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balkrishna47
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Rookie
Life of a battery
balkrishna47   12/11/2013 12:45:49 AM
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 Thanks for selecting battery as a subject.I have been  desining battery chargers in industry( Lead Acid) since 1972 for Indian Railways and Post and Telegraph Department. What I learned is they can use the LA batteries for more than 10 years. They used singal cell units with every day maintainence. However what I heard for my car battery themaximum life as per the auto repairer is one to three years as per usage of the car. Sulphatation, high starting current demand  non tubular design and mobile use (Sunjected to acceleration in all direction) being the main problem.

I also heared about polymer conductor battery that has long life (may be now being used ih cell phones) But is there any varient in capacities comparable to lead acid batteries? 

AZskibum
User Rank
CEO
Re: Blog and Battery U
AZskibum   12/7/2013 1:01:10 PM
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Yes, Battery U is an excellent resource.

Ivan, although nuclear RTGs are not for mainstream applications, I hope you will incldue them in your discussion, for the benefit of we space junkies. I have read that the old standby Pu-238 is not the optimum choice for deep space vehicle RTGs and I'm curious about the pros & cons of different radioactive isotopes for RTG use.

I also find it fascinating that even after more than 36 years in space, the 487 watt (at launch) batteries on Voyager 1 are still producing about 250 watts.

DrFPGA
User Rank
Blogger
Blog and Battery U
DrFPGA   12/6/2013 12:39:52 PM
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Thanx for the excellent blog. Looking forward with anticipation to the rest. Also, thanx for the link to Battery U. Great resource.

OldOldEng
User Rank
Rookie
Nickel Iron battery
OldOldEng   12/6/2013 8:54:13 AM
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Also please include the Nickel Iron battery type.  I know it has not been used for a while, but may still be usefull due to it's long life.

David Ashton
User Rank
Blogger
Re: Baghdad Battery
David Ashton   12/5/2013 6:55:57 PM
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@Caleb....I'm sure there's lots of tech like this, but just consider Peltier effect - discovered in the 1830's, but only in widespread used these days for coolers etc (and rings, as you recently pointed out, though as you also pointed out this is the complimentary Seebeck effect (ie generating electricity form a temperature difference, rather than Peltier which is generating a temperature difference form a current?))

Max The Magnificent
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Blogger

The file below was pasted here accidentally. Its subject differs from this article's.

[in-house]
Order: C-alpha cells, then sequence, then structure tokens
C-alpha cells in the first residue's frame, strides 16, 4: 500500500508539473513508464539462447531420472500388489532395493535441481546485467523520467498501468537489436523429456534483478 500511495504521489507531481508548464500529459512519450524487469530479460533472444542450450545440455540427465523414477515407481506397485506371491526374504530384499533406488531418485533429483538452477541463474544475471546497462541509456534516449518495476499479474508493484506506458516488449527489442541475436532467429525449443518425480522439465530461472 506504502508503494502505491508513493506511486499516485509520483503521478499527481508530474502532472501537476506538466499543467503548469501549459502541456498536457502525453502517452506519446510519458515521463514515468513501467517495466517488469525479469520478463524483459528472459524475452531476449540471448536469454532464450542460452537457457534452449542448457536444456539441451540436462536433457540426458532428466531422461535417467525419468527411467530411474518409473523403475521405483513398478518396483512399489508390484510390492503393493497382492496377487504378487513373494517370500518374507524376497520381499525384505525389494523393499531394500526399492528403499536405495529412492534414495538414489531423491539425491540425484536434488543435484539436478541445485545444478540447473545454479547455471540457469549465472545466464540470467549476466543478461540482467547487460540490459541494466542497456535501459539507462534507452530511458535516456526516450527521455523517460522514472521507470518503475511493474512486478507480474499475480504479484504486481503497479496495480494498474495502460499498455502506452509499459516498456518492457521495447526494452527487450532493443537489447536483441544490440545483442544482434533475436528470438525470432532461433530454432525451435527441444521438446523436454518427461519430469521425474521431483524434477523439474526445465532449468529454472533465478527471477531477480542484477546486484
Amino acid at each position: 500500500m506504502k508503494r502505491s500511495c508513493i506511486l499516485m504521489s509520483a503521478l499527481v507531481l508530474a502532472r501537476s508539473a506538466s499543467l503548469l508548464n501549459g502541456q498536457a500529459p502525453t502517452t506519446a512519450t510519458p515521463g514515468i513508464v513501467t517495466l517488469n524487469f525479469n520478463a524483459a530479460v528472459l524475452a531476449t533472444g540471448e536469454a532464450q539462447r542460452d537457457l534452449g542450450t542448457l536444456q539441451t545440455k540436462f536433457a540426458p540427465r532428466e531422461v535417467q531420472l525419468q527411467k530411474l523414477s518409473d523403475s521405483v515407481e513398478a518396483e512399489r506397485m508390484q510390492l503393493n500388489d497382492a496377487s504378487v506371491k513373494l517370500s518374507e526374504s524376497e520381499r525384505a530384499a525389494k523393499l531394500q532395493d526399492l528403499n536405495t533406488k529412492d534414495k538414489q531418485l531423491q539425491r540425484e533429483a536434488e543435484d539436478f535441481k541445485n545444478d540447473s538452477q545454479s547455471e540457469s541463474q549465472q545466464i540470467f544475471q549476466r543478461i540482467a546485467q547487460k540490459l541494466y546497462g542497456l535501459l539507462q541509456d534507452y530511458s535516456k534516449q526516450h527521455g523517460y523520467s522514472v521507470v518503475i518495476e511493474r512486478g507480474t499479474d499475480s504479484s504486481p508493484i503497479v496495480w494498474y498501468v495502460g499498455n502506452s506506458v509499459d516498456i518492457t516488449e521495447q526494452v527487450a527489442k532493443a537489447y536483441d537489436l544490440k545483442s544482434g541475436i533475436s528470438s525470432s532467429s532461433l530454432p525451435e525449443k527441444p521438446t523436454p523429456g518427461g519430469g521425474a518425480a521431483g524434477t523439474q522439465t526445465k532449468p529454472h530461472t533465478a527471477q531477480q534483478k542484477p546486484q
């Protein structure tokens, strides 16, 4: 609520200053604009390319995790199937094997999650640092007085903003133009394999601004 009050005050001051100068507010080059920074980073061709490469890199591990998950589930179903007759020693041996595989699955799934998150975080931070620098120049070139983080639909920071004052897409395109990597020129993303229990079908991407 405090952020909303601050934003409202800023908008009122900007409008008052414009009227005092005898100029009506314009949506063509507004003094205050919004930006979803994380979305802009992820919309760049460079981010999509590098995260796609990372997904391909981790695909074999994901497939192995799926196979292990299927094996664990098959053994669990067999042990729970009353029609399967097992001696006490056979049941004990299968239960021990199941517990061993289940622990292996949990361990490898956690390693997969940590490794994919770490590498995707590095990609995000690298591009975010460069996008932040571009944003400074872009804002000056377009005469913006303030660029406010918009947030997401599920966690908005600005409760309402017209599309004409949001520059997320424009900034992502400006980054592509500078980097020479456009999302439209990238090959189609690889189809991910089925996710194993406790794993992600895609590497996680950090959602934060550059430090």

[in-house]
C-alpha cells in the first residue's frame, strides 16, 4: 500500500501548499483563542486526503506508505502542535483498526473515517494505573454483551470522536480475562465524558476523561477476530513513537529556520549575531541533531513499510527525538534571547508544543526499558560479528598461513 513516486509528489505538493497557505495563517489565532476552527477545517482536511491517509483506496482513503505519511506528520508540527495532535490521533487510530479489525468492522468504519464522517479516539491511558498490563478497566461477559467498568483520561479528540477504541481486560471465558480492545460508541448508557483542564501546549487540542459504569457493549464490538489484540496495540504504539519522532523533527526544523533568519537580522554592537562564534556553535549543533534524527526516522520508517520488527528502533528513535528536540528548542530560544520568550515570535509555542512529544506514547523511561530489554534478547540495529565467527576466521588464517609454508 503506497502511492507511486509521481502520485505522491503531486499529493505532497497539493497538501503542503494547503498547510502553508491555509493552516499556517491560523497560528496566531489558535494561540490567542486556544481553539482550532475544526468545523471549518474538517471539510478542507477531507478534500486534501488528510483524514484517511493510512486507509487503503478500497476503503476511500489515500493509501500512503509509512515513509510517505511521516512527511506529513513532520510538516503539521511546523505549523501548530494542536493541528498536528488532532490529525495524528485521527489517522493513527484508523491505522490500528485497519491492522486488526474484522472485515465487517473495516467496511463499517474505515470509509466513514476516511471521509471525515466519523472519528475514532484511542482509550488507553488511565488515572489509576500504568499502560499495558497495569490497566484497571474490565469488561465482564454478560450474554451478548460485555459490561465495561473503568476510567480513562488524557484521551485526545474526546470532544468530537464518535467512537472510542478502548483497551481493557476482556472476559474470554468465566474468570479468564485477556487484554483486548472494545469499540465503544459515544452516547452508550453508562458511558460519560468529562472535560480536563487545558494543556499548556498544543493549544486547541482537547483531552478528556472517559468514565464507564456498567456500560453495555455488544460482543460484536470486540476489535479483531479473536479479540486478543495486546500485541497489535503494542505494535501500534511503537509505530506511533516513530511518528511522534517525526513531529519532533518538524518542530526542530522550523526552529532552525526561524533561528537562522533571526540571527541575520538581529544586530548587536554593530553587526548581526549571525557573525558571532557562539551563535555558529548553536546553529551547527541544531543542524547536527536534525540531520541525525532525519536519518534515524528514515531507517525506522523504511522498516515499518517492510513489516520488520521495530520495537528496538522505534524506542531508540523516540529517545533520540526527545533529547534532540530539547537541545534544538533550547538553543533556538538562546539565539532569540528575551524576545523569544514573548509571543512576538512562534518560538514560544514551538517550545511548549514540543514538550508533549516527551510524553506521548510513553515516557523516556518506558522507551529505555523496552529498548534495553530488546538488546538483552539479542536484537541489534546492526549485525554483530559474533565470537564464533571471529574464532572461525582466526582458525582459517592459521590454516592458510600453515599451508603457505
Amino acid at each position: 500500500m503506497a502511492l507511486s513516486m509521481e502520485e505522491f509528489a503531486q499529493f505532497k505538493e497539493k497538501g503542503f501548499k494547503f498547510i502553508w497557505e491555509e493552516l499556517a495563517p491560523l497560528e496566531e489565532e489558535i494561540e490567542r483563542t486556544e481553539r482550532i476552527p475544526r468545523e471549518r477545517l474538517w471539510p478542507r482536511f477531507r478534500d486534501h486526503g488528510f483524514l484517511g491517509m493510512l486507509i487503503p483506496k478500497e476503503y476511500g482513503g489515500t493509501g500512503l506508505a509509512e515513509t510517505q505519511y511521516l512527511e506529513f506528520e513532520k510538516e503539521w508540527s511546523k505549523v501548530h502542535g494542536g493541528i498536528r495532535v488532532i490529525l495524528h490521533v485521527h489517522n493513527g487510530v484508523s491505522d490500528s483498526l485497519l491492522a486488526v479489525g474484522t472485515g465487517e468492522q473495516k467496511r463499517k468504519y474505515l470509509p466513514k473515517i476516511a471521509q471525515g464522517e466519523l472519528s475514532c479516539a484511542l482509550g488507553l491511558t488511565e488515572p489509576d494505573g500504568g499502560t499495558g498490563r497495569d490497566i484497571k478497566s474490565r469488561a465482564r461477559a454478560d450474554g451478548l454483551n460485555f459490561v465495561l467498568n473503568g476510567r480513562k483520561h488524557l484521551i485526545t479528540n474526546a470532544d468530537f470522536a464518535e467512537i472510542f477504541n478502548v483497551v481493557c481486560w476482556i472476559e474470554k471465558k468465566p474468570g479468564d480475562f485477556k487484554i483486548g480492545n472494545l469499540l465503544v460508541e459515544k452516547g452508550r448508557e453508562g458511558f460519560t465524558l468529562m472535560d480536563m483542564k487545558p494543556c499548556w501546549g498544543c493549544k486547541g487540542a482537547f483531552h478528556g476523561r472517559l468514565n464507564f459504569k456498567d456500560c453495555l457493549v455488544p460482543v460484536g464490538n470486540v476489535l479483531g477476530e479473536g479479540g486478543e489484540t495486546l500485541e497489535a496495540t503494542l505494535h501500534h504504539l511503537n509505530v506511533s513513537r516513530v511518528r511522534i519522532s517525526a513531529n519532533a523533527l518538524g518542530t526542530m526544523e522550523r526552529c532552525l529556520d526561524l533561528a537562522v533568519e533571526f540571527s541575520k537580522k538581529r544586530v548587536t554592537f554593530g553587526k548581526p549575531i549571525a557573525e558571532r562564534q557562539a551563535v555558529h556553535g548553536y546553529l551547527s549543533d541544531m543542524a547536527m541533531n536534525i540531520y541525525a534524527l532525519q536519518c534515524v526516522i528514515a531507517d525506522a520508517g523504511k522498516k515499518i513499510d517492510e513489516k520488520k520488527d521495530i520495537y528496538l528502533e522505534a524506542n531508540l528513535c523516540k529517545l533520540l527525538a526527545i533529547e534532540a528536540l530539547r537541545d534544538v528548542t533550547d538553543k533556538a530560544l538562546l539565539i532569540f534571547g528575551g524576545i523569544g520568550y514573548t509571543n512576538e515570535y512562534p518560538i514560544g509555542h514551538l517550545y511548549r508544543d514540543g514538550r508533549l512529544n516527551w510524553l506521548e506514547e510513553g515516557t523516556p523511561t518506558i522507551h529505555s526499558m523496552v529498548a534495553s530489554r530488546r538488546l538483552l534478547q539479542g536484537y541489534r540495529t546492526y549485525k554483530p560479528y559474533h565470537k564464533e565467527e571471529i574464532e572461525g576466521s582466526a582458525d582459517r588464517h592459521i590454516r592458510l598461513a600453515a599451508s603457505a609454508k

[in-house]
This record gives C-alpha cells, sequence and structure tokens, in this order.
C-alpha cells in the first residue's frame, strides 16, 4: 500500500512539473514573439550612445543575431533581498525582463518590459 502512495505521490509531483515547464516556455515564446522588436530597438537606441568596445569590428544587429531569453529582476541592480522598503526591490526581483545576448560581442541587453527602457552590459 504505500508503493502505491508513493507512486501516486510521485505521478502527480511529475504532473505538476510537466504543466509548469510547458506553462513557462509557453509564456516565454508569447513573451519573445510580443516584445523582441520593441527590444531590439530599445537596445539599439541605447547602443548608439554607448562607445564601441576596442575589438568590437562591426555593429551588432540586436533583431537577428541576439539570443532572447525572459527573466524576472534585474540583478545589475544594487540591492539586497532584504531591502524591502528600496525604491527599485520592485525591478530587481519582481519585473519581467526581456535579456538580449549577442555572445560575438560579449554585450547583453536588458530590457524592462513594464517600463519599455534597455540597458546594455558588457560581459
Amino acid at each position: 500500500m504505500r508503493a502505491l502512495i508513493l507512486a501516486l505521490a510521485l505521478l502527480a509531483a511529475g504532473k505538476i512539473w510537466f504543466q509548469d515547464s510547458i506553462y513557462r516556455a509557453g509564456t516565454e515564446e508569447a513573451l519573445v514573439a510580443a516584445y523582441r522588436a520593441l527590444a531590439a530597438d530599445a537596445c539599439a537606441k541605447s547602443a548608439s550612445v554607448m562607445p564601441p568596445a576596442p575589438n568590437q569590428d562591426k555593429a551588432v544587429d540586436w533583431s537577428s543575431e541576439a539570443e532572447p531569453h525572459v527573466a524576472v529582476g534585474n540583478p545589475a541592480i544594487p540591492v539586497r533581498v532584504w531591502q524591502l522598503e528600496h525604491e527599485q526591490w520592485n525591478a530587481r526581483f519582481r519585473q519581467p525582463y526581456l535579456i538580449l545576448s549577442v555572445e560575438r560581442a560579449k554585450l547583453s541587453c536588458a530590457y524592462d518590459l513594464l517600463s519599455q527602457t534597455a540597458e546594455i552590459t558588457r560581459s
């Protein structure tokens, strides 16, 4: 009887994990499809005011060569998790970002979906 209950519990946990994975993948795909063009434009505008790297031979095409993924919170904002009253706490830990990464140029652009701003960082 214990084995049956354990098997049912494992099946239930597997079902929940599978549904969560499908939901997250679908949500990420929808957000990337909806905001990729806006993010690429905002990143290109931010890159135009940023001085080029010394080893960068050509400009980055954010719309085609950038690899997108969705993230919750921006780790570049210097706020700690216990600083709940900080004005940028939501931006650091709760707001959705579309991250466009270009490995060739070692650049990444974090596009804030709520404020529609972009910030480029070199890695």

Re: I'm guessing Atomic is out
Max The Magnificent   12/5/2013 5:43:33 PM
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@Caleb: Hydrogen cell! having a water powered robot would be incredibly fun to say...

Ooooh, Tasty!

Caleb Kraft
User Rank
Blogger
Re: Baghdad Battery
Caleb Kraft   12/5/2013 5:36:07 PM
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makes you wonder what other tech has stumbled because we didn't have the accompanying technology to make it a necessity.

Caleb Kraft
User Rank
Blogger
Re: I'm guessing Atomic is out
Caleb Kraft   12/5/2013 5:35:01 PM
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Hydrogen cell! having a water powered robot would be incredibly fun to say regardless of the pain in the ass.

David Ashton
User Rank
Blogger
Re: Charging Batteries
David Ashton   12/5/2013 4:15:40 PM
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@Ivan...I use a lot of NiCds and actually made up a "rejuvenator" for them to zap them with a high current for a short time, discharge, then zap again.  I did this with a  555 and entered it for the 555 competition a couple of years ago, the circuit is here:

http://stn564.hackhut.com/files/downloads/2011/02/555-NiCd-Battery-Rejuvenator.pdf

Mixed success, some batteries can't be fixed, but on some it works a treat.  You need to put a battery on the rejvenator for an hour or two, then give it a full charge at the normal rate.  I have specified 2C zap (ie a current of twice the AH capacity of the battery) but you can go to 5C or more for stubborn ones.

I just use a high current supply (eg a PC Power supply) but you can also use a capacitor to give the "zap".  I prefer a high current supply as it gives a more sustained and controllable zap.

Crusty1
User Rank
CEO
Re: Charging Batteries
Crusty1   12/5/2013 4:06:15 PM
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@Rgarvin640:Yes we used to manually use the lab power pack to step up the current to a dead NiCad untill the voltage started to drop and then discharge with a short, some times it would blow the short.

I have a lot of tales about battery use in London Underground Trains and before they were sold off Bus batteries.

I love the single cell lead acid batteries we used on the battery locomotives used to maintain track. They were very big 3 foot high an 1 foot deep float charged from the track 660 V DC during the day.

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